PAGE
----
BETTII - the Balloon Experimental Twin Telescope for Far Infrared Interferometry

Lead Research Organisation: University College London
Department Name: Physics and Astronomy

Abstract

(as per submitted Joint proposal - MJG_BETTII_PRD)

More than half of the energy generated in the Universe since the big bang now exists in the form of electromagnetic
radiation in the far infrared part of the spectrum - wavelengths a few hundred times longer than those of visible light. Much
of the energy emitted by developing stars and young stars is absorbed by the clouds of gas and dust in which they form,
and re-radiated in the far infrared. So if we want to understand the birth processes of stars in our own galaxy today, or to
investigate how galaxies grow and develop (through star-formation), we need to make observations in the far infrared. In
recent years, huge advances have been made by telescopes in space and operating on high altitude balloons in our
endeavours to gain knowledge of the details of star and planetary system formation and the history of galaxies like our own
Milky Way. But astronomy at far infrared wavelengths has a long way to go before we will be able to take pictures with
similar quality to that obtained by optical telescopes at shorter wavelengths and by arrays of radio telescopes at longer
wavelengths.
Observations have to be made from space or from high altitude because the atmosphere is strongly absorbing in this part
of the spectrum. That makes it difficult to use large ground-based telescopes. In addition, the technique of "interferometry",
used in the radio region of combining the beams from number of smaller telescopes to make an image as good as that
from a much larger one, has not yet been perfected in the far infrared. So at present, the image quality of observations in
the far infrared is not nearly as good as astronomers need to get a better view of stars and galaxies and their origins.
In this project we will make a big advance by building the first scientific interferometer working in the far infrared, flying it on
a high altitude balloon, and making observations of both of star forming regions in our galaxy and also of active galaxies
harbouring massive black holes at their centres, to learn more about how stars form in clusters and how black holes
interact with the galaxies they inhabit. These pioneering measurements will be the highest quality far infrared observations
ever, in terms of our ability to discern fine details in the image. Besides giving us new scientific insights, they will allow us
to perfect and demonstrate the technology needed to build a more ambitions and powerful instrument in the future, perhaps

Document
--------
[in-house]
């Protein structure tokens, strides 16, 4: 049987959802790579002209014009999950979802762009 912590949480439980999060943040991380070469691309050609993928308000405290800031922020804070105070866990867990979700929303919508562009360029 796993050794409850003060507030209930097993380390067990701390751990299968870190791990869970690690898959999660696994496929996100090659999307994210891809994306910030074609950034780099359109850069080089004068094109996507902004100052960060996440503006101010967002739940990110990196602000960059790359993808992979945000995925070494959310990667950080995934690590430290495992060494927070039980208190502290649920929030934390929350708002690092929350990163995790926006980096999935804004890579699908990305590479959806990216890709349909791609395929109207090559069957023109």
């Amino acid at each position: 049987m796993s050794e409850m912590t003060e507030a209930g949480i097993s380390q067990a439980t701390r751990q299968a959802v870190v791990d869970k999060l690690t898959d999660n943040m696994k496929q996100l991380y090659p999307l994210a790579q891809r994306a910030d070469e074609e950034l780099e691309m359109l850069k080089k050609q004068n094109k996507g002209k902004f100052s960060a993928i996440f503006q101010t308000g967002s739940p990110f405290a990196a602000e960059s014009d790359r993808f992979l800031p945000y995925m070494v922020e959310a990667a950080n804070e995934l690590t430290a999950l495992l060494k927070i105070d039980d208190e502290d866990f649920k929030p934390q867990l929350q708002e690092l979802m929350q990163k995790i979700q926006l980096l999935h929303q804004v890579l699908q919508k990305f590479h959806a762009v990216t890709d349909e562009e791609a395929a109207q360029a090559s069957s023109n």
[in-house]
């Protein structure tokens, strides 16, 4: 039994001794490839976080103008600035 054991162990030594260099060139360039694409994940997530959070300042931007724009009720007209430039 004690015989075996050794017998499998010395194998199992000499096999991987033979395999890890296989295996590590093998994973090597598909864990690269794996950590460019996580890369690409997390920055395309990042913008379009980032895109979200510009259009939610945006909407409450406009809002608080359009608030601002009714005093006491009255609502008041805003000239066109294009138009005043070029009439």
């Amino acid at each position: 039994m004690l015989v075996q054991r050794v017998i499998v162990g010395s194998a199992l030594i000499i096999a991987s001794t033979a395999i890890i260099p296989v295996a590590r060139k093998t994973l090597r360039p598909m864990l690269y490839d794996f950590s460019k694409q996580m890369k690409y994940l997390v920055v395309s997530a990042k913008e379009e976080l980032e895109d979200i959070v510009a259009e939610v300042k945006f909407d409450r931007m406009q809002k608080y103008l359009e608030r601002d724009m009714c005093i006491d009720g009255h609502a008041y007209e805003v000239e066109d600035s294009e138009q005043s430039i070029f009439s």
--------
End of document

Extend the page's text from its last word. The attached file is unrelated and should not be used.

a space-borne system, to provide even better observations. The scientific importance of such an observatory has been
recognised by both NASA and by the European Space Agency, who are considering space missions of this type. However,
the necessary technology and expertise is not available yet, and this work will make a big contribution to establishing our
capability to fly such a mission.

Planned Impact

(as per submitted Joint proposal - MJG_BETTII_PRD)

In addition to the astronomical community through new and pioneering observations, the beneficiaries of our impact
activities associated with this project will include:
The European space science programme: through the development of components and techniques relevant to future
space astronomy missions. This project, besides carrying out new astronomical observations, will be a technical pathfinder
relevant to a possible future ESA Science Programme mission.
The image of the UK as an international partner in front-rank scientific projects, capable of providing unique technical and
scientific capabilities: The status of the UK as a country at the forefront of science and R&D relies upon the establishment
of international programmes and partnerships involving the best researchers and institutes in other countries. Here we will
collaborate with NASA Goddard Space Flight Center, using our unique technical capabilities to enable new research.
The local and national economy: through
(i) the operation of a high-tech SME based at Cardiff (QMC Instruments Ltd.) which employs five people,
(ii) the training of young people (PhD students and postdocs) who develop high-level skills (in research techniques, IT,
materials science and processes, etc.) and most of whom go on to get jobs in the industrial, commercial or educational
sectors; and
(iii) the inspiration of young people to pursue educational opportunities and careers in STEM through our outreach
programmes. In addition, there may be future major benefits for the UK space industry in the longer term, through the
fostering of UK leadership within Europe in instrumentation technology important for future space missions. This may lever
significant high-tech industrial involvement on the part of UK industry in the context of a future mission and its industrial